The amount of time required for the complete healing of a broken bone can take anywhere from 6 weeks to 6 months.
The recovery time for a fracture is dependent on a vast number of factors including location and severity of the injury.
A fracture of the fibula, for instance, would relatively heal faster than a broken femur. Having a broken leg is a life-altering situation as basic physical and social functioning would be affected.
Hence, measures that promote rapid healing of fractures are highly beneficial. Listed below are six actions that can be taken to improve the rate of recovery for a broken leg.
Table of Contents
Get Adequate Nutrients
The body needs adequate nutrients now more than ever as the healing process requires a lot of energy.
You should increase your caloric intake with emphasis placed on maintaining a balanced diet.
Foods rich in carbohydrates, proteins, vitamins, and minerals should be taken abundantly. Fruits and vegetables should be consumed frequently as they are rich sources of vitamins and minerals.
Reduce the amount of food you eat that contains a high amount of fat and sugar. A rich and balanced diet helps to enhance metabolic activities, promotes the formation of new tissue, reduces inflammation, and improves the build-up of muscles around the site of injury.
Avoid Smoking and Alcohol Intake
Research has shown that smoking and excessive alcohol intake are significant causes of prolonged healing, non-union (failure of broken bones to fuse), mal-union (incorrect fusion of bone fragments) and osteomyelitis (infection of the bone).
Avoidance of smoking and alcohol intake during and after the recovery process ensures optimal healing, prevents complications, and improves the strength and density of the regenerated bone.
Immobilize the Affected Limb
Partial or total immobilization is essential for the proper healing of fractured bones. Placing weight on a broken leg or excessive movement without medical clearance usually results in complications which can further exacerbate the injury and prevent recovery.
Walkers, crutches, and boots should be used when prescribed to move or walk. Mobility vehicles such as electric wheelchairs can be used to move from one point to another and carry out activities of daily living. They provide a wider range of motion, improve mobility, and allow for independence.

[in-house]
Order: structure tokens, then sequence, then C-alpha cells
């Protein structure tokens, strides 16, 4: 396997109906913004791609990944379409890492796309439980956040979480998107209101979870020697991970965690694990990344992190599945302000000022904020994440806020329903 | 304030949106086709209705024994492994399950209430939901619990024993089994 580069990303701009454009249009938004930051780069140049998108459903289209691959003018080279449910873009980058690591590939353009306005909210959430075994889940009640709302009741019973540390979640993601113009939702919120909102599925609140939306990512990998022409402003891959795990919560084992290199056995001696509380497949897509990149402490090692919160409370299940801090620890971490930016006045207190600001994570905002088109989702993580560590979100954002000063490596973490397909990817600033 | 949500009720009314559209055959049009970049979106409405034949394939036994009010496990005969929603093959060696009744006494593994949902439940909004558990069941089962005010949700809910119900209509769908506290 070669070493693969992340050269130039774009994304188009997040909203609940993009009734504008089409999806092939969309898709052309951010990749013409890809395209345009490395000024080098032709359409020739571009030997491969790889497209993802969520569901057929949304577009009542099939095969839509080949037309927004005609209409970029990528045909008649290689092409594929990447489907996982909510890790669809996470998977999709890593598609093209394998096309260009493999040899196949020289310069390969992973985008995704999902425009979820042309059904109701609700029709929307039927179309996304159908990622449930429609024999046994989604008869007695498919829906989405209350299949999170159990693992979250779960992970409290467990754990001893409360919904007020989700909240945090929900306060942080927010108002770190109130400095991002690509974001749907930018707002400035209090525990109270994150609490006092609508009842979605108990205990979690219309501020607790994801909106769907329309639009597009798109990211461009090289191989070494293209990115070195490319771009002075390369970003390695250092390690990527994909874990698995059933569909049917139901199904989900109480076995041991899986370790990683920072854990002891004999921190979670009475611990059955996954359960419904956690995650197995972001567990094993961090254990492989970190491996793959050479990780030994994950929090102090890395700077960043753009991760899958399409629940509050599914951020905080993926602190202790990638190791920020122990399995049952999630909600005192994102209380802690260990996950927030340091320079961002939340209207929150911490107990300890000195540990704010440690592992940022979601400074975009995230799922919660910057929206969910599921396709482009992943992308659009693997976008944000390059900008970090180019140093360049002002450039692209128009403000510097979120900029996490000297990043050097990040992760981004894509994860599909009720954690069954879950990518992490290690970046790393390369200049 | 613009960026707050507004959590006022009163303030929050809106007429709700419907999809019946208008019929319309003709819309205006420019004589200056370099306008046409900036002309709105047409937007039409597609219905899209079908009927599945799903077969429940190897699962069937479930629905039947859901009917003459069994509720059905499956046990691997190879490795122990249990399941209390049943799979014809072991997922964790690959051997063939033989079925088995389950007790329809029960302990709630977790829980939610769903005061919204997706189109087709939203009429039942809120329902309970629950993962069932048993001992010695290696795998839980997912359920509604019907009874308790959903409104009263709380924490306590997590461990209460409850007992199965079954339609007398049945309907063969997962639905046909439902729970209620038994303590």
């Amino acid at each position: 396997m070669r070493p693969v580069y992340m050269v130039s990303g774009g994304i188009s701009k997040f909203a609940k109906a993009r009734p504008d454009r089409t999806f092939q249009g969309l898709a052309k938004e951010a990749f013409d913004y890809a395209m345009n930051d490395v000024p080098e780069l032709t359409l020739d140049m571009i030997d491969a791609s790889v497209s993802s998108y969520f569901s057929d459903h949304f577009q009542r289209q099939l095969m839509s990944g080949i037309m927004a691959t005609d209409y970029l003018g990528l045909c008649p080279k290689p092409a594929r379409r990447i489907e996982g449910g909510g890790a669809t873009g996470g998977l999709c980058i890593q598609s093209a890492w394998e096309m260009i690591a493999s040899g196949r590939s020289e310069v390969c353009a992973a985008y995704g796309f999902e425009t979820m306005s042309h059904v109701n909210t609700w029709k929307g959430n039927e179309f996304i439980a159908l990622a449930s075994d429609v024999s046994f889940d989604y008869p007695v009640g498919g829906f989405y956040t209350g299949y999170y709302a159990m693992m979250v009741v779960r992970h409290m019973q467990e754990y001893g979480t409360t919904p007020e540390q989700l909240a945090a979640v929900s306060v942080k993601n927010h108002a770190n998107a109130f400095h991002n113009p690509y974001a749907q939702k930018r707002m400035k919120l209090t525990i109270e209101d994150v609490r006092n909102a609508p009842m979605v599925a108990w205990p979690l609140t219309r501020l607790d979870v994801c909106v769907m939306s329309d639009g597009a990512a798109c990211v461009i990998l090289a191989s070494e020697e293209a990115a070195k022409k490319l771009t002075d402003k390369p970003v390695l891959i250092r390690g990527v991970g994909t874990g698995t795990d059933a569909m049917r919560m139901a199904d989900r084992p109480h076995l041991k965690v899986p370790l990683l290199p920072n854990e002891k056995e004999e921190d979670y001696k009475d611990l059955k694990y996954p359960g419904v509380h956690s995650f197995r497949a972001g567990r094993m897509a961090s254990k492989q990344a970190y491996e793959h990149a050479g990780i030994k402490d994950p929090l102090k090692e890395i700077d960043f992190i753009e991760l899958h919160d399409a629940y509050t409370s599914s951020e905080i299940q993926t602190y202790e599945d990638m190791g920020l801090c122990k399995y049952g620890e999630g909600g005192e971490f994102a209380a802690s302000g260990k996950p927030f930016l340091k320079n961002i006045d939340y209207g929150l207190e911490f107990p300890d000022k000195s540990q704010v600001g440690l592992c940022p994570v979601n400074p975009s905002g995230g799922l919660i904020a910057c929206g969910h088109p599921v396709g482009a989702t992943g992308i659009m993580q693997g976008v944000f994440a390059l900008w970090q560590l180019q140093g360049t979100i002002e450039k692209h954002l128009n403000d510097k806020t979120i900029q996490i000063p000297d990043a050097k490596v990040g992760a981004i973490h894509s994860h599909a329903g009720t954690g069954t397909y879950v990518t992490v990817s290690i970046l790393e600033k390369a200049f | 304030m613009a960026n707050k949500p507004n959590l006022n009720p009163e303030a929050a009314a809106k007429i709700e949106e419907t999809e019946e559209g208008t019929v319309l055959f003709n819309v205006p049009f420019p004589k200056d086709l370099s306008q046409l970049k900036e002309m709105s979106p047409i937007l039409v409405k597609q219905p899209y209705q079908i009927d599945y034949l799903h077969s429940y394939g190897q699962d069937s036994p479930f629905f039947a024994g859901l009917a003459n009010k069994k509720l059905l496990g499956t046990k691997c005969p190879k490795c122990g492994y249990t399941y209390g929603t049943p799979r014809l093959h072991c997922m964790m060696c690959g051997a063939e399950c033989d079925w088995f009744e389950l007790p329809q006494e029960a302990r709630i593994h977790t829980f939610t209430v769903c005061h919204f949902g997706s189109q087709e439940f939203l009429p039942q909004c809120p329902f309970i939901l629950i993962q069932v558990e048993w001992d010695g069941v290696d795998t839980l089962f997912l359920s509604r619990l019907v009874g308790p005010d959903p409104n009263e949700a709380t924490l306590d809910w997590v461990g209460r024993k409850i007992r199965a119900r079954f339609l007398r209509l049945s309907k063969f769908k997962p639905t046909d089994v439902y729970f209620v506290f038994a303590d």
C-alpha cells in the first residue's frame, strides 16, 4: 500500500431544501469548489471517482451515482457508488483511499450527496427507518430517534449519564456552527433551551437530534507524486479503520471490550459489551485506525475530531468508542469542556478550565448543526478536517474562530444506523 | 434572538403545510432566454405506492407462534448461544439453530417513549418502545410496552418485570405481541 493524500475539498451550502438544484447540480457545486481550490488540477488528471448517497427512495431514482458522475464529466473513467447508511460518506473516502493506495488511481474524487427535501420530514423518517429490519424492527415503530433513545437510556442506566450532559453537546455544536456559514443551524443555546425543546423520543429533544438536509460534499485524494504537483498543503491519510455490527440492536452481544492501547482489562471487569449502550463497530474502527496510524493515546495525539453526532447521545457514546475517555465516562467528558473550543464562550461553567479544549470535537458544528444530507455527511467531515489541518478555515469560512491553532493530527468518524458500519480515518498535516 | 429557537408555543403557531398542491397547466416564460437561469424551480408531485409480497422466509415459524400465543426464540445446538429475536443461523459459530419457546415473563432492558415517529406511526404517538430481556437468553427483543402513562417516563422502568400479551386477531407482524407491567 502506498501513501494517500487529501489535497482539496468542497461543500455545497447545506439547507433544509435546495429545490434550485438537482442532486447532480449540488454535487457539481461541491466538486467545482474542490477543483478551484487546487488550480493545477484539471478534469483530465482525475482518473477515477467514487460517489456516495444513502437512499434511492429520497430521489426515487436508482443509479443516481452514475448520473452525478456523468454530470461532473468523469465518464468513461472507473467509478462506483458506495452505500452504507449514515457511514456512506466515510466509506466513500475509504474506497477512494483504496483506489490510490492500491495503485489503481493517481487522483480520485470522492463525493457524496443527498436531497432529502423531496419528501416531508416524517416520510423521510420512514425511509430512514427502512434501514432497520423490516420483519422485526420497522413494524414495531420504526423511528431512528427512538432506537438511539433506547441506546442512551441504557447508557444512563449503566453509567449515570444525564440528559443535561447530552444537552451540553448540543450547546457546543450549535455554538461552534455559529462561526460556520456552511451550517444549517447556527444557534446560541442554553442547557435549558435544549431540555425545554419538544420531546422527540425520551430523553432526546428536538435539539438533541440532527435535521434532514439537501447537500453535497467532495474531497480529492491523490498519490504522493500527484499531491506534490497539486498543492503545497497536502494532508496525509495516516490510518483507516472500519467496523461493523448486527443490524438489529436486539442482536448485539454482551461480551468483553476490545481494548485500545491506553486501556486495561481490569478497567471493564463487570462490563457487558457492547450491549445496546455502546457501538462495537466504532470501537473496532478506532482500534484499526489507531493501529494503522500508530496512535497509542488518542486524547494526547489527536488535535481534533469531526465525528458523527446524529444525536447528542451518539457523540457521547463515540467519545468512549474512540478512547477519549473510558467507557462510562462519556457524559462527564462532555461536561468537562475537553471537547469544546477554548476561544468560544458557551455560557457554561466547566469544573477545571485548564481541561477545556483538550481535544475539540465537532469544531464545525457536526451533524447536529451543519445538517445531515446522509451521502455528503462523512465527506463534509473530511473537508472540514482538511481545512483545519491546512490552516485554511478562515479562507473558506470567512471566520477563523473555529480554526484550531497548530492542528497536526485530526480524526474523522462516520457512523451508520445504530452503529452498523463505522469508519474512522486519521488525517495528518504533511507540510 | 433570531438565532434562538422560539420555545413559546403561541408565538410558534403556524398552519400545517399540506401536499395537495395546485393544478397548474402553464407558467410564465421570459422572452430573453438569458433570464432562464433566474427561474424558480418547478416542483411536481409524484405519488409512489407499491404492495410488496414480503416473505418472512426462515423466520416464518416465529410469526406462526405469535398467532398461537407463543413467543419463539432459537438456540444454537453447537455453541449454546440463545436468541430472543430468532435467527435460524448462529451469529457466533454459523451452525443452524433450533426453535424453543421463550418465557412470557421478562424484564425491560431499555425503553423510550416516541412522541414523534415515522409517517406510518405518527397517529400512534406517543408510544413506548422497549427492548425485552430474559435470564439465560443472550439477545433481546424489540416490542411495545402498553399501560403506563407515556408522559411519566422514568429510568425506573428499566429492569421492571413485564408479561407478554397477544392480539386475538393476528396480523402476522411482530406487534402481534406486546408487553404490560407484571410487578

Exercise is a significant factor that promotes the rate of bone healing. It improves the circulation of blood, thereby increasing the flow of nutrients to the site of fracture.
It also helps to burn off the excess calories that are accumulated in the body due to immobilization.
The intensity of the workout techniques should be increased gradually to prevent further injury or worsening of the fracture.
Though exercising the broken leg is usually accompanied by pain, all activities should be stopped once the pain becomes excessive or debilitating.
Depending upon the extent of the injury, the injured person can work out on their own or with the help of a physical therapist.
Follow Physician’s Orders
Follow the plan of treatment, medication regimen, exercise routine, and dietary recommendations provided by the doctor.
You should consult with a doctor before changing any rules and guidelines. Keep all appointments to receive appropriate medical care and prevent the development of complications.
Complaints such as fever, numbness, or tingling, excessive swelling, and pain should be reported to the doctor before any remedial actions are taken as they could be signs of infection or other complications.
Take Nutritional Supplements
Although the body gets a fair amount of nutrients from ingested food, there might be a need for the use of supplements to ensure the availability of adequate nutrients.
Drugs or other substances that contain calcium, magnesium, zinc, iron, and phosphorus are greatly beneficial to the healing of broken bones.
Vitamins B, C, D and K improve the synthesis of collagen, absorption of calcium, production of antioxidants and binding of calcium molecules to bone tissues.
These supplements should be taken as required or prescribed to prevent the excessive build-up of the vitamins and minerals in the body.
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